Diesel cars and vans
Diesel engines for European light-duty vehicles normally use a diesel oxidation catalyst to treat the emissions of CO and HC. This is similar to a three-way catalyst but does not need an oxygen sensor as it does not use 'closed loop' control. PM emissions can be controlled by a wall-flow Diesel Particulate Filter (DPF). These have been fitted to all new cars and vans in Europe since the implementation of the light-duty 'Euro 5' emissions legislation in 2011 which forces their use on all vehicles.
Diesel Particulate Filter showing structure
Control of diesel NOx emissions has been largely handled through engine measures until Euro 5. The main technique used is to recirculate a small percentage of the exhaust gas into the inlet air so as to reduce the oxygen content and combustion temperature. This in turn lowers the amount of atmospheric nitrogen that is converted to NOx. NOx emissions limits for light-duty diesel engines are currently less stringent than those for petrol-engined vehicles as previous and current generations of vehicles would not have been able to meet the tighter petrol-engine limits.
However, light-duty diesel vehicles that use specific NOx aftertreatment technology are now available in Euro 6 applications. Vehicles using NOx adsorber and/or urea-based SCR are now available in Europe. These technologies had been previously developed for the US Diesel market where NOx emissions limits have been more stringent.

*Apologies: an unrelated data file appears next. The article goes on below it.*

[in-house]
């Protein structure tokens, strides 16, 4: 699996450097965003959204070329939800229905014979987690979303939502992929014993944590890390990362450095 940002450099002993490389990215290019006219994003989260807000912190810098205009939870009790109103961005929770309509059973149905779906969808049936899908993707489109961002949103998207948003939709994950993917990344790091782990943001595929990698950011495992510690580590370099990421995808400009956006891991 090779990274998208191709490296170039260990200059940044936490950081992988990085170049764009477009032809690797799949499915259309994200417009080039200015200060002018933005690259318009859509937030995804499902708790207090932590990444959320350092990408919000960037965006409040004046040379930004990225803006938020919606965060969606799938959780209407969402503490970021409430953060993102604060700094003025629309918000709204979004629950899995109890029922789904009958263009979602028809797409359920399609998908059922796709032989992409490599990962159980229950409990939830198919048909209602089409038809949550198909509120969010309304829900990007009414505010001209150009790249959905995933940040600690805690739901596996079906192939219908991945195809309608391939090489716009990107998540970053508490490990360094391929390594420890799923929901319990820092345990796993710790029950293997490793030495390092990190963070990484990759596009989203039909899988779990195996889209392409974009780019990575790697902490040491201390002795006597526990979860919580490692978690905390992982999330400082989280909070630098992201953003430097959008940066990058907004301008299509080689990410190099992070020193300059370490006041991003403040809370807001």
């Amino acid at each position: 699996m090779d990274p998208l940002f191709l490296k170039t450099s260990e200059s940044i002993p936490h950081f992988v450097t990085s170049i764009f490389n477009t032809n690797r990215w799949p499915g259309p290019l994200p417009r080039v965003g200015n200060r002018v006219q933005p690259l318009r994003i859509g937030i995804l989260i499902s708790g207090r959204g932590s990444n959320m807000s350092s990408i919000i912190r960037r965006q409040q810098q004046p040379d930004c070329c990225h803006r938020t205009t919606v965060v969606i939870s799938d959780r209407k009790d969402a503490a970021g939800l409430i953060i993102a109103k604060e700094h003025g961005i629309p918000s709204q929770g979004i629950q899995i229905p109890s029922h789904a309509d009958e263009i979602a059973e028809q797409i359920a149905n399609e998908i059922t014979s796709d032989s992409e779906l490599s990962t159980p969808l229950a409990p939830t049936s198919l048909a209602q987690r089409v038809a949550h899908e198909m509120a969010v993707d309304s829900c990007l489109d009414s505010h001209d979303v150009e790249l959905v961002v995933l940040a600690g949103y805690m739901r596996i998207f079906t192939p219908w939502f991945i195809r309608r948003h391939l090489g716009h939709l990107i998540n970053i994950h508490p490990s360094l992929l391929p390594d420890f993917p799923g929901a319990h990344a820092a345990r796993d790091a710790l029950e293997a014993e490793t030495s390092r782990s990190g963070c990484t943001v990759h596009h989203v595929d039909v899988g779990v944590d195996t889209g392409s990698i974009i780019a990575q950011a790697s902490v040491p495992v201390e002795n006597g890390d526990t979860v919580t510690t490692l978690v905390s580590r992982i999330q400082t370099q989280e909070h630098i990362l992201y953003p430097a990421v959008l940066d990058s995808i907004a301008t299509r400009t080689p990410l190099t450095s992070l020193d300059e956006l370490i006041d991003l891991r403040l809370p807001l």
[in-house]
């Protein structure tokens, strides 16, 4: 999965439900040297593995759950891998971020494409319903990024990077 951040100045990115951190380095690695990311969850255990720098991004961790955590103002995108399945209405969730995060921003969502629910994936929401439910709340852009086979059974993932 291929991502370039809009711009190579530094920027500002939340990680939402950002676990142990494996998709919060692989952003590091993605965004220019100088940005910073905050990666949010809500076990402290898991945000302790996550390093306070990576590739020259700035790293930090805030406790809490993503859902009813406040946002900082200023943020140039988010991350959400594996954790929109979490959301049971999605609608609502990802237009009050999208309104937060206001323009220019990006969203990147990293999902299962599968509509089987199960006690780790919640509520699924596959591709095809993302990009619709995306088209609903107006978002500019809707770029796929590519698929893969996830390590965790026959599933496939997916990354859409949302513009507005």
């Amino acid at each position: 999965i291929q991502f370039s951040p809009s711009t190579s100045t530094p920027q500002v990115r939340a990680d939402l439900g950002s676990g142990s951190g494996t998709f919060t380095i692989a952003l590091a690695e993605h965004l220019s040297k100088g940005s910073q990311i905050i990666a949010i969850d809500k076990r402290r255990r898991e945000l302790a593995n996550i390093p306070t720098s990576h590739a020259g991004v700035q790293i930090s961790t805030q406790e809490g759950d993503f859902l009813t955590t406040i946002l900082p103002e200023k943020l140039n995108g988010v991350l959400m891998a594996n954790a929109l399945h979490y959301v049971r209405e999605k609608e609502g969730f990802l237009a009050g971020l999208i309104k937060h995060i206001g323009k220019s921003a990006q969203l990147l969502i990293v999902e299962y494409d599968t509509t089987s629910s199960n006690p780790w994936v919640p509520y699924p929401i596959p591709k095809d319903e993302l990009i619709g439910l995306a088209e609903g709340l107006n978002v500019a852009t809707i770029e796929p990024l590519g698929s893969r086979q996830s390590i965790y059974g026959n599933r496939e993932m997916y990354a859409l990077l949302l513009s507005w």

European emissions regulations for light-duty vehicles up to 3.5 tonnes and carrying up to 9 people including the driver - in other words cars, 'people carriers', 4 x 4s and light vans - first reached a level that forced the use of catalysts for petrol engines in 1993. At that time it was still possible to use oxidation catalysts for some vehicles, but the increasingly stringent stages of emissions regulation since then (Euro 2 in 1997, Euro 3 in 2001, Euro 4 in 2006, Euro 5 in 2009 and Euro 6 in 2014) have ensured that three-way catalysts are universally used for petrol engines in Europe.
Typical modern systems for vehicles with petrol or gas engines will include one or more ‘close-coupled’ catalysts near to the exhaust manifold and often an additional catalyst further down the exhaust, under the floor of the car. The exhaust system will include an oxygen sensor or air:fuel ratio sensor that monitors the oxygen content of the exhaust and continuously adjusts the fuelling to match the conditions. This also ensures that the system alternates rapidly between very slightly fuel-lean and very slightly fuel-rich conditions. In this way both the oxidation functions (conversion of CO and HC into CO2 and water) and the chemical reduction function (NOx into nitrogen) can operate simultaneously.
The ‘closed loop’ 3-way catalyst system
Direct-Injection petrol engines
The Euro 6 legislation introduces a particle number limit for Direct-Injection petrol vehicles (both stoichiometric and lean-burn engines). After a temporary relaxed limit, the final Euro 6c/d-TEMP requirement entered into force in September 2017 and aligns with the diesel limit for particle number. It requires the use of Gasoline Particle Filters, especially to ensure particulate emissions are controlled under real-world operation of the vehicles.
In parallel, lean-burn Direct-Injection petrol engines operate in stoichiometric (i.e. λ = 1) conditions (where a three-way catalyst can be used) in some circumstances but in other conditions they operate in lean conditions where the exhaust oxygen content is more like that of diesel and so the three-way catalyst cannot reduce the oxides of nitrogen. To control NOx emissions these engines also use a Lean De-NOx catalyst. The adsorber is regenerated from time to time by switching to rich operation for a few seconds so that reductants are produced.